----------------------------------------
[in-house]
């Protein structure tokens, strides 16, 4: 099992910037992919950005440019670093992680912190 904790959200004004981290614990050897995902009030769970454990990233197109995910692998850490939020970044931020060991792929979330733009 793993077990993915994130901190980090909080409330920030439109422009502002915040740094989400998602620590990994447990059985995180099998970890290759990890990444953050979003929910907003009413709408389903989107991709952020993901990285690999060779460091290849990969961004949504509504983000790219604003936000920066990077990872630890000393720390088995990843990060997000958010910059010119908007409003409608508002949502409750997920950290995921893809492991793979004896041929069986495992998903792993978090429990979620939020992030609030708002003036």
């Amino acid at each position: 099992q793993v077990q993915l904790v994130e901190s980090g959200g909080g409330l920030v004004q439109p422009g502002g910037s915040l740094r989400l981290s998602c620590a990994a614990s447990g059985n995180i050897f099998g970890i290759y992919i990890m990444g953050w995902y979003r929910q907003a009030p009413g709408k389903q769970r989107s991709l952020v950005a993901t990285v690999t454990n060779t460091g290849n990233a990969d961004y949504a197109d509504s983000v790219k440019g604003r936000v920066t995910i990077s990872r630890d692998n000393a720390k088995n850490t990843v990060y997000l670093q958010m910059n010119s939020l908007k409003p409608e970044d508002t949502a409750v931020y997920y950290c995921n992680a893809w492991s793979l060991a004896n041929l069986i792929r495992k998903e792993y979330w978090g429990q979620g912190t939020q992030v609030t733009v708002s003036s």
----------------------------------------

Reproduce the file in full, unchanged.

[in-house]
């Protein structure tokens, strides 16, 4: 099992910037992919950005440019670093992680912190 904790959200004004981290614990050897995902009030769970454990990233197109995910692998850490939020970044931020060991792929979330733009 793993077990993915994130901190980090909080409330920030439109422009502002915040740094989400998602620590990994447990059985995180099998970890290759990890990444953050979003929910907003009413709408389903989107991709952020993901990285690999060779460091290849990969961004949504509504983000790219604003936000920066990077990872630890000393720390088995990843990060997000958010910059010119908007409003409608508002949502409750997920950290995921893809492991793979004896041929069986495992998903792993978090429990979620939020992030609030708002003036």
């Amino acid at each position: 099992q793993v077990q993915l904790v994130e901190s980090g959200g909080g409330l920030v004004q439109p422009g502002g910037s915040l740094r989400l981290s998602c620590a990994a614990s447990g059985n995180i050897f099998g970890i290759y992919i990890m990444g953050w995902y979003r929910q907003a009030p009413g709408k389903q769970r989107s991709l952020v950005a993901t990285v690999t454990n060779t460091g290849n990233a990969d961004y949504a197109d509504s983000v790219k440019g604003r936000v920066t995910i990077s990872r630890d692998n000393a720390k088995n850490t990843v990060y997000l670093q958010m910059n010119s939020l908007k409003p409608e970044d508002t949502a409750v931020y997920y950290c995921n992680a893809w492991s793979l060991a004896n041929l069986i792929r495992k998903e792993y979330w978090g429990q979620g912190t939020q992030v609030t733009v708002s003036s």